It is a mistake to think that Inheritance Tax (IHT) can be avoided by giving away assets during your lifetime.
While it may often be the case that it is beneficial to pass on gifts during your life, you need to be aware that there could still be an IHT liability.
The tax rules on lifetime gifts
Gifts of cash or valuable items made in the seven years before death may need to be counted when the estate executor calculates IHT liability.
Up to £3,000 can be given tax-free each tax year, or £6,000 if no gift was made the previous year.
Each parent can give their child £5,000 tax-free towards a wedding, and a grandparent can give £2,500 and other relatives £1,000 towards a wedding.
When a gift is given in the seven years before death, it will need to be included in estate calculations for IHT. It is the job of the executor or administrator to find out what gifts have been made and account to HM Revenue & Customs for any IHT that may be due.
Where gifts exceed the amount allowed to be given free of tax, then they will be deducted from the nil-rate band, ie. the amount an individual can leave tax-free on their death. The figure currently stands at £325,000.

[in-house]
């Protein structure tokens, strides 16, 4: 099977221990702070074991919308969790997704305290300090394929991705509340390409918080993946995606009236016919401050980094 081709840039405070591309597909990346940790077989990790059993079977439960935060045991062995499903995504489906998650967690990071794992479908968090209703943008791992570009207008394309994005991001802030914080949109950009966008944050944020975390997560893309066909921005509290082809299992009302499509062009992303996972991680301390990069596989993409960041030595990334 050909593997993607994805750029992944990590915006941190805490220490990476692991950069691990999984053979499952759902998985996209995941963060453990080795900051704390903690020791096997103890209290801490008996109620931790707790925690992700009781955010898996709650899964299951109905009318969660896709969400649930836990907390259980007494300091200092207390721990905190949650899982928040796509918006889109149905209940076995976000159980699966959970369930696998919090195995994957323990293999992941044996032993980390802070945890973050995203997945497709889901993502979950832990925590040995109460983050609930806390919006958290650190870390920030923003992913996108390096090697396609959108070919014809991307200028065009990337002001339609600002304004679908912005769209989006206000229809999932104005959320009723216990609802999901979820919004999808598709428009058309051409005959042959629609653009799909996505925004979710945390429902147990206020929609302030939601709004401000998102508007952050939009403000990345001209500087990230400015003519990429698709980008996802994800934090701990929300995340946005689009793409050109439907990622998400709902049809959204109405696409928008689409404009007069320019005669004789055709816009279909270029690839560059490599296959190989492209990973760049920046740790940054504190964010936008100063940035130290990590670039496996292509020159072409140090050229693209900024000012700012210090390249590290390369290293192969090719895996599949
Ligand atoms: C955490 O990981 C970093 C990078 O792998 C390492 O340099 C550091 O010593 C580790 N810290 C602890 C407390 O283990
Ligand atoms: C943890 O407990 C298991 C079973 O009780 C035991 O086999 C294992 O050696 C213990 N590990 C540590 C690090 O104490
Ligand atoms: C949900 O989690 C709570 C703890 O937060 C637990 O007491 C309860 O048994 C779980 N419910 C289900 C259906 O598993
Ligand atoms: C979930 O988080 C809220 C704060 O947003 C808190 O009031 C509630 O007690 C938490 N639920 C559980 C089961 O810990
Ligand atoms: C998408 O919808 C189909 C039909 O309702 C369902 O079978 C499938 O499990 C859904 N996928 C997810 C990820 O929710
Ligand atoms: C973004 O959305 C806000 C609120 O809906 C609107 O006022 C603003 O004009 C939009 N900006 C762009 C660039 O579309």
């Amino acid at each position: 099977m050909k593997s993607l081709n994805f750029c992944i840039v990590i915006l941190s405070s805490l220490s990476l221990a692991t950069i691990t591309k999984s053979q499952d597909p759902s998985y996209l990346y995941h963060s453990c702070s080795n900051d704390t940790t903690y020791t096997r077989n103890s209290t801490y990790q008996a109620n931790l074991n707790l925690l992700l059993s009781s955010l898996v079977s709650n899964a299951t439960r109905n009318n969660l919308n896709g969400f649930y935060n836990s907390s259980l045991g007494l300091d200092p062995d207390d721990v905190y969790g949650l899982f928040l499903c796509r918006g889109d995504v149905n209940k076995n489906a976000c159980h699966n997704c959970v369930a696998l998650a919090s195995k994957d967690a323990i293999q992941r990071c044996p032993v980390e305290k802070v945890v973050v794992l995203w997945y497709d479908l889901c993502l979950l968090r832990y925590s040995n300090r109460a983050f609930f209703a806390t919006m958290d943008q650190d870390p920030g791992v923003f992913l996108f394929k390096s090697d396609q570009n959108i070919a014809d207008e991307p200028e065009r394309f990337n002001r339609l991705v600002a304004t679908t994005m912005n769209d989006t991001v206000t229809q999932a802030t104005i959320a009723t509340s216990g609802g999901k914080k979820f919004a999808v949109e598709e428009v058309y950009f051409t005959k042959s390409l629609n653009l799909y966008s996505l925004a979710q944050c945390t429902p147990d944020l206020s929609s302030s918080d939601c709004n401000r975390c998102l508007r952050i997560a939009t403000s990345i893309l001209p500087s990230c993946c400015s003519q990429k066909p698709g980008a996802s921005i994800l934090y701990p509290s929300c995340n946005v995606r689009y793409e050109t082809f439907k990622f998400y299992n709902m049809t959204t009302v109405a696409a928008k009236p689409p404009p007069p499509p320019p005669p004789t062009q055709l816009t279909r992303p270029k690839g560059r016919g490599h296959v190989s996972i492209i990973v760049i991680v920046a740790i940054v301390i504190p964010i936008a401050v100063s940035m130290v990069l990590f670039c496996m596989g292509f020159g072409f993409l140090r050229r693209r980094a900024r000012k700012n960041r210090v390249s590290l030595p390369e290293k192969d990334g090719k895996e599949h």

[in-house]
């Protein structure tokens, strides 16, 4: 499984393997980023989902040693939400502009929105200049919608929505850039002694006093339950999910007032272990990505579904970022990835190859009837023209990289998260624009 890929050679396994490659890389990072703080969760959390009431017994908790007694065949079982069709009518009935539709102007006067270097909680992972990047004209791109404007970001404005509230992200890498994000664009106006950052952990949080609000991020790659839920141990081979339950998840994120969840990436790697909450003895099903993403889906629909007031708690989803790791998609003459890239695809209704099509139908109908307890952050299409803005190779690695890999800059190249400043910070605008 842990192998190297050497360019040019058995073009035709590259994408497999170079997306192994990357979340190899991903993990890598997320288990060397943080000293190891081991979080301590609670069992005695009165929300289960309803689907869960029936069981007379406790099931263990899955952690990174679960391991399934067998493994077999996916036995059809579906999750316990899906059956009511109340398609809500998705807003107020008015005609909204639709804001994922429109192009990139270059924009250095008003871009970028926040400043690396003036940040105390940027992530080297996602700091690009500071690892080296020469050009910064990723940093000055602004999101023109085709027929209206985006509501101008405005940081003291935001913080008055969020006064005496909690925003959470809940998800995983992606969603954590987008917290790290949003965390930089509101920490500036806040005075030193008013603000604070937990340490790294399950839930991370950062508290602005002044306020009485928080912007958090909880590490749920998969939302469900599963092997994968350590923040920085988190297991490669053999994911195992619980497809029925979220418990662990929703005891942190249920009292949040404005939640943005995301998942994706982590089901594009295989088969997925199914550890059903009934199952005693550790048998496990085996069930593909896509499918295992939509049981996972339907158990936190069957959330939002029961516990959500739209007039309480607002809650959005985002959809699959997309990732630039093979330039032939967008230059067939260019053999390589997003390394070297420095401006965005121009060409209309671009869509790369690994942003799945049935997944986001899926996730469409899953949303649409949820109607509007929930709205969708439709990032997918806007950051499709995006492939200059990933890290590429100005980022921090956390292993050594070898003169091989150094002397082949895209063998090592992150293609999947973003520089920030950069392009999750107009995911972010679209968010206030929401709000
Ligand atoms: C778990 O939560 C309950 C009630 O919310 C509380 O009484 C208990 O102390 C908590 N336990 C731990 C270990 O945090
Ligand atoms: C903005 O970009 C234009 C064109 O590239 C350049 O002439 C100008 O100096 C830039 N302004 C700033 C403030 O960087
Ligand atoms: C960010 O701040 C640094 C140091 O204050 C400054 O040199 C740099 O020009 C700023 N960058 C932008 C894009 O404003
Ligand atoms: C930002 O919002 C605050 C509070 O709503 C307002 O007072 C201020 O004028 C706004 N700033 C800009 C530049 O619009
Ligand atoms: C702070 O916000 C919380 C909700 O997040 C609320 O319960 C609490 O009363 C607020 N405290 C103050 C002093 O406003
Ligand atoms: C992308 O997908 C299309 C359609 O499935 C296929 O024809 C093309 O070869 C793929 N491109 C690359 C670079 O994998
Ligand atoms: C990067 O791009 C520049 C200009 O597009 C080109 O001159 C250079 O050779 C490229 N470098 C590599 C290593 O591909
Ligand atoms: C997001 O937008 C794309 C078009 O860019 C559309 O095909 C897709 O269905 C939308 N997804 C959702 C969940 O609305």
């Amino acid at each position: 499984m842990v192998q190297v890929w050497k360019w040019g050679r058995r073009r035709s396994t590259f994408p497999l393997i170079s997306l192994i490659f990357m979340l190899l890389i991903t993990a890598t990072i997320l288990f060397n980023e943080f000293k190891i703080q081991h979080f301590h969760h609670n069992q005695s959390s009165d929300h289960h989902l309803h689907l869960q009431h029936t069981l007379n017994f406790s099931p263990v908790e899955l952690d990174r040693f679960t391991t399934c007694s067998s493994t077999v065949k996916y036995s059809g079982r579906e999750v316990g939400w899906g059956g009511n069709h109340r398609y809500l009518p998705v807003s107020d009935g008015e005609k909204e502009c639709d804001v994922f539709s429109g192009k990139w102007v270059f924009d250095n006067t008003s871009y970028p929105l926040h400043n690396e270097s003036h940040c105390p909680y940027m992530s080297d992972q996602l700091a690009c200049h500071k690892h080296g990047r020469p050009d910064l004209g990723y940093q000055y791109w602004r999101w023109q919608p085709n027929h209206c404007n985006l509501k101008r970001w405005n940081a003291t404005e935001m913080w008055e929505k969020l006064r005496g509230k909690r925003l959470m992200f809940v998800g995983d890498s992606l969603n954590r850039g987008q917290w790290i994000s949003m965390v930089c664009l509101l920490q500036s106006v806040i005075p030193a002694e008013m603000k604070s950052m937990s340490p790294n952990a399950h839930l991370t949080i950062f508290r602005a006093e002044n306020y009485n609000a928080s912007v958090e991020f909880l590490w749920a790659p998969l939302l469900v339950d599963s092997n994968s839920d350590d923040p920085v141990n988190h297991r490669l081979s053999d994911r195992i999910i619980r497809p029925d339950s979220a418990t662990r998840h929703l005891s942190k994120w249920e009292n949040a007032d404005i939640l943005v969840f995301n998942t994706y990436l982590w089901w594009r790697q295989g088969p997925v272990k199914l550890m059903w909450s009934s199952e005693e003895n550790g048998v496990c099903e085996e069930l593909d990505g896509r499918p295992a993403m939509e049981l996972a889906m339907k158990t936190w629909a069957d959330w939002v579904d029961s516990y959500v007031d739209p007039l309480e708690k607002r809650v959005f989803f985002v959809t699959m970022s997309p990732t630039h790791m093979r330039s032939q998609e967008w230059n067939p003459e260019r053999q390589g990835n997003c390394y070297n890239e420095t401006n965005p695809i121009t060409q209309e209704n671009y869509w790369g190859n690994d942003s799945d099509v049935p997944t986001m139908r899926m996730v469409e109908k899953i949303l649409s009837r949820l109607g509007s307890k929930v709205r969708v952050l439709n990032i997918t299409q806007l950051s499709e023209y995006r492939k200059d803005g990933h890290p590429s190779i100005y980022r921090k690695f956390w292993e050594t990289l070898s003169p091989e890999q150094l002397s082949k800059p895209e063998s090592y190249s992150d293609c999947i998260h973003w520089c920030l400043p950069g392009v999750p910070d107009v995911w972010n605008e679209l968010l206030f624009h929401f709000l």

There is a sliding scale for calculating the amount of IHT payable on gifts. Where the sum was given less than three years prior to death, then IHT is payable at 40 percent. In the three to four years before death it is 32 percent and the sliding scale continues for each year at rates of 24 percent (four to five years), 16 percent (five to six years) and 8 percent (six to seven years).
Small gifts of £250 or below can be given free of tax, as can gifts made from income you receive and maintenance payments made to relatives or ex-spouses.
Tax-free giving to spouse or civil partner
As your whole estate can be passed free of IHT to your spouse or civil partner, it follows that lifetime gifts to them are also free of tax. However, if you put money into a trust, this may create a tax liability. It is a complex area of law and it is advisable to speak to an expert tax and trusts lawyer.
An experienced adviser will also be able to help you make the most of IHT allowance and suggest ways of structuring your assets to minimise the amount of tax payable. When done properly, this can make a substantial difference to your liability.
It is also possible to appoint a professional executor who would be responsible for calculating IHT liability and preparing estate accounts.
If you would like to speak to one of our expert tax and trusts professionals, ring us on 01634 353 658 or email us at [email protected]